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Exposed to the arts early on in life, Lynne Drexler always had an affinity for painting. She grew up an only child in Newport News, Virginia, and her parents put her through a number of arts classes as a child, leading her to study painting first at the Richmond Professional Institute and later at the College of William and Mary, where she obtained her Bachelor’s degree in 1956. On the advice of an uncle who had ties to the New York art scene, Drexler relocated to learn under Hans Hofmann at both his New York and Provincetown schools. Hofmann imparted to her that composition is influenced by color, a concept that would stick with her as she refined her style. Shortly after, she enrolled at Hunter College to study under Robert Motherwell, another important influence on the burgeoning young artist.
In 1961, Drexler’s paintings caught the attention of artists who were members of the Tanager Gallery, and she earned her first solo exhibition that presented newly created large-scale paintings indicative of her evolving style. That same year, she married fellow artist John Hultberg, whom she had met at the Artist’s Club, where creatives would gather to discuss the current state of art and critique each other’s work. The couple spent the next few years traveling to the West Coast, Hawaii, and Mexico in search of fresh job opportunities. While staying in Los Angeles, Drexler exhibited at the Esther Robles Gallery, a then-staple in the LA art world, and received write ups from multiple local news sources.
Drexler and Hultberg returned to New York in 1967, and took up residence at the Chelsea Hotel, a well-known hub for artists, writers, and composers. Drexler herself was always enamored with classical music, attending the opera two or three times a week. Her style came to incorporate elements of music, and she would draw sketches at the opera that would translate into larger canvases, invoking an element of lyricism within her work. It was admittedly difficult for her to work at the Chelsea Hotel with its chaotic rock and roll culture, and during this time Drexler developed serious eyesight problems that caused her to be colorblind for about six months. Her husband was achieving more success exhibiting while she was struggling to gain traction with her work, and she fell into a deep depression that lead to a suicide attempt. As a necessary escape from the city, the couple bought a house on Monhegan Island in 1971, and would spend summers there to rest and recuperate from the stress of city life.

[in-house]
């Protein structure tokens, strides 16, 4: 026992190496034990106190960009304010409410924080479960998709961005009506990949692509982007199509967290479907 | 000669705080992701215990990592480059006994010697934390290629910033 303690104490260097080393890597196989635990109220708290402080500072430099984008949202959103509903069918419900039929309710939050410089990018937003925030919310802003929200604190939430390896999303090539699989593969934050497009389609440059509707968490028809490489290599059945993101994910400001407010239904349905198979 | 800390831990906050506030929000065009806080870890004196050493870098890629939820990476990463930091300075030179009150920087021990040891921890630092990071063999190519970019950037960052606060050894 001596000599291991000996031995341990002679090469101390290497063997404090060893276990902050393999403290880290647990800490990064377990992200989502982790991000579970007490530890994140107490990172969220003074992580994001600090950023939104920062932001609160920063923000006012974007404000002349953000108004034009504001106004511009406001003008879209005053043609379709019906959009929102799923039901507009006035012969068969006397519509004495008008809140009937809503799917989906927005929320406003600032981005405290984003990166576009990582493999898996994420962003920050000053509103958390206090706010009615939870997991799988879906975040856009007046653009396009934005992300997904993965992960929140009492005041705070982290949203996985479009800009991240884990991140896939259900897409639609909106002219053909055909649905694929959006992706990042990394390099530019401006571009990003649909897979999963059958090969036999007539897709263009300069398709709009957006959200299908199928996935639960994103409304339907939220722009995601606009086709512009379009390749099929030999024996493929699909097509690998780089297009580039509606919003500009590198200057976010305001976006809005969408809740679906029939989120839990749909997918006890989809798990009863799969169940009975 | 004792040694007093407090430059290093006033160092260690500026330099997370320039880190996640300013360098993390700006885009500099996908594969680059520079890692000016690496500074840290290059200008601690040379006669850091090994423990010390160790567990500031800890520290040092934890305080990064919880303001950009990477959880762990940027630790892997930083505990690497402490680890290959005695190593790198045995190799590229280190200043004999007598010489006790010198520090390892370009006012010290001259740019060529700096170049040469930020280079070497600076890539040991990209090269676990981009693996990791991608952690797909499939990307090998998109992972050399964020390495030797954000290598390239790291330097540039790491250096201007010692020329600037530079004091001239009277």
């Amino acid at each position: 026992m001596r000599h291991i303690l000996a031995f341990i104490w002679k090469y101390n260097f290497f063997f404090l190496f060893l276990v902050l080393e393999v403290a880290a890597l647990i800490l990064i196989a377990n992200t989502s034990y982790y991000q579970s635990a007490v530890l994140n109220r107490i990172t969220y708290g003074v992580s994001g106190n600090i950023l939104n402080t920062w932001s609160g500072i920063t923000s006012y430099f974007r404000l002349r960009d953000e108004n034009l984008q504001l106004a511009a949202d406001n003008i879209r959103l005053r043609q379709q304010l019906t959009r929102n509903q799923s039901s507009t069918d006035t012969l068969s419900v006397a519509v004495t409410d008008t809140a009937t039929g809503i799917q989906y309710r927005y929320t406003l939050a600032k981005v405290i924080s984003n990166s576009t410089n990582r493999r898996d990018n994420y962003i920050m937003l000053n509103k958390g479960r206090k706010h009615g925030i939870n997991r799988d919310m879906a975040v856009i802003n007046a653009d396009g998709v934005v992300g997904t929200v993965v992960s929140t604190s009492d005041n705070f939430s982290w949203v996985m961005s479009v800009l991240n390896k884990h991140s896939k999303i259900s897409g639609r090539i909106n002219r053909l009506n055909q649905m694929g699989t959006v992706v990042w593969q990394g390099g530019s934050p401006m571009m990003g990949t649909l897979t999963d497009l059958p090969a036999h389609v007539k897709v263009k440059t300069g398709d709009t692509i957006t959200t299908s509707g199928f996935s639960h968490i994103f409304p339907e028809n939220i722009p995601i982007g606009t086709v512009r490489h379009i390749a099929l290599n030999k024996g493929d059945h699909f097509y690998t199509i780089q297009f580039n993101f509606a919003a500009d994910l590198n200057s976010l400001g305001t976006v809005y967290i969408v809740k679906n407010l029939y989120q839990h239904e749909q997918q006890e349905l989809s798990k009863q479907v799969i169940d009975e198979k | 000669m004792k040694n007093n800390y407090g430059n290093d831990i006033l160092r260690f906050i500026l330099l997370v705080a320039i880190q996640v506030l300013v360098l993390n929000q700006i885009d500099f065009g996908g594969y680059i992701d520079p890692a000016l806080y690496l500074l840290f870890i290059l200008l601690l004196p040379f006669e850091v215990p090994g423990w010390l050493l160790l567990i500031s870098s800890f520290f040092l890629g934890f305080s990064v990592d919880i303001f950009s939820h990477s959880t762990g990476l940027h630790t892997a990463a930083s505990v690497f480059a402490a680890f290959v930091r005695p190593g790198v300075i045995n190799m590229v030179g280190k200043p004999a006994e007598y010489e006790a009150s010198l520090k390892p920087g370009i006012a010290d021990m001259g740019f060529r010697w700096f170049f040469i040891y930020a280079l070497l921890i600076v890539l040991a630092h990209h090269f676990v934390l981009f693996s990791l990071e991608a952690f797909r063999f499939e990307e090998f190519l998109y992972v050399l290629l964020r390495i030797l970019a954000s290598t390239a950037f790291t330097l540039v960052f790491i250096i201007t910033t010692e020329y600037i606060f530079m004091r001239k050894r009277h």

By 1983, Drexler made the move to Monhegan permanently and lived there year round, which was a turning point for the artist. She withdrew from the rat race of New York and simply created artwork she would sell to locals and tourists, generating just enough money to support herself. Her work gained critical attention after her death , and she received a retrospective at the Monhegan Museum in 2008 that also traveled to the Portland Museum of Art. In 2022, her auction record skyrocketed, with a painting estimated to sell between $40,000 to $60,000 fetching over $1,000,000 at Christie’s. Her work is now housed in the collections of the Art Institute of Chicago; Brooklyn Museum; Museum of Modern Art, New York; National Gallery of Art, Washington, D.C.; Farnsworth Art Museum, Rockland, among others.